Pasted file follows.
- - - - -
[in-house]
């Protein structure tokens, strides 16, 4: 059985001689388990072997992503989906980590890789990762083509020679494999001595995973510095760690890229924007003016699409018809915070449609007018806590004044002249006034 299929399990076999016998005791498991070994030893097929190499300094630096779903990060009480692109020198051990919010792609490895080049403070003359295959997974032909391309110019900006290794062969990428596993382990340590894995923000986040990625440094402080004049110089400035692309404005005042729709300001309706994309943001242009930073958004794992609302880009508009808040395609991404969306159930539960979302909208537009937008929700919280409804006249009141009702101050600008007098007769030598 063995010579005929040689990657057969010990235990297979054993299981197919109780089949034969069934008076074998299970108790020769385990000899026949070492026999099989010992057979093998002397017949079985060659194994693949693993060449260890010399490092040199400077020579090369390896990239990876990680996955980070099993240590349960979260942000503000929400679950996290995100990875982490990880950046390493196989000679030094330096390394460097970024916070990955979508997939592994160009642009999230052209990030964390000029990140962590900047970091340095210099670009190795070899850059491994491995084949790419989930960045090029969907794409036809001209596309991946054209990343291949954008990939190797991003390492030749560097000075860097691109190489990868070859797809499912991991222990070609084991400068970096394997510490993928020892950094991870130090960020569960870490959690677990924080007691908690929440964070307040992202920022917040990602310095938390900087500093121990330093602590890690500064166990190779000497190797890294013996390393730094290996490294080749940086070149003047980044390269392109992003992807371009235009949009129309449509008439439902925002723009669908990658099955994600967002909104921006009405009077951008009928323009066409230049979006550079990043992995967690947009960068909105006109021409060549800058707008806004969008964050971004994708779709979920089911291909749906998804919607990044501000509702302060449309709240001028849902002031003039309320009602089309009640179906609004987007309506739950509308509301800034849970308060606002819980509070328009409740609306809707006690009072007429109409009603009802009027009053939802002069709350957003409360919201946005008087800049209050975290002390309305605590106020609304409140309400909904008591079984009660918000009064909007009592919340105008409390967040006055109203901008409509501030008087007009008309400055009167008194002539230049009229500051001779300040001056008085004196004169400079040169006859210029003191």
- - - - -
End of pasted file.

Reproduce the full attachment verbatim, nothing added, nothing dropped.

[in-house]
């Protein structure tokens, strides 16, 4: 059985001689388990072997992503989906980590890789990762083509020679494999001595995973510095760690890229924007003016699409018809915070449609007018806590004044002249006034 299929399990076999016998005791498991070994030893097929190499300094630096779903990060009480692109020198051990919010792609490895080049403070003359295959997974032909391309110019900006290794062969990428596993382990340590894995923000986040990625440094402080004049110089400035692309404005005042729709300001309706994309943001242009930073958004794992609302880009508009808040395609991404969306159930539960979302909208537009937008929700919280409804006249009141009702101050600008007098007769030598 063995010579005929040689990657057969010990235990297979054993299981197919109780089949034969069934008076074998299970108790020769385990000899026949070492026999099989010992057979093998002397017949079985060659194994693949693993060449260890010399490092040199400077020579090369390896990239990876990680996955980070099993240590349960979260942000503000929400679950996290995100990875982490990880950046390493196989000679030094330096390394460097970024916070990955979508997939592994160009642009999230052209990030964390000029990140962590900047970091340095210099670009190795070899850059491994491995084949790419989930960045090029969907794409036809001209596309991946054209990343291949954008990939190797991003390492030749560097000075860097691109190489990868070859797809499912991991222990070609084991400068970096394997510490993928020892950094991870130090960020569960870490959690677990924080007691908690929440964070307040992202920022917040990602310095938390900087500093121990330093602590890690500064166990190779000497190797890294013996390393730094290996490294080749940086070149003047980044390269392109992003992807371009235009949009129309449509008439439902925002723009669908990658099955994600967002909104921006009405009077951008009928323009066409230049979006550079990043992995967690947009960068909105006109021409060549800058707008806004969008964050971004994708779709979920089911291909749906998804919607990044501000509702302060449309709240001028849902002031003039309320009602089309009640179906609004987007309506739950509308509301800034849970308060606002819980509070328009409740609306809707006690009072007429109409009603009802009027009053939802002069709350957003409360919201946005008087800049209050975290002390309305605590106020609304409140309400909904008591079984009660918000009064909007009592919340105008409390967040006055109203901008409509501030008087007009008309400055009167008194002539230049009229500051001779300040001056008085004196004169400079040169006859210029003191």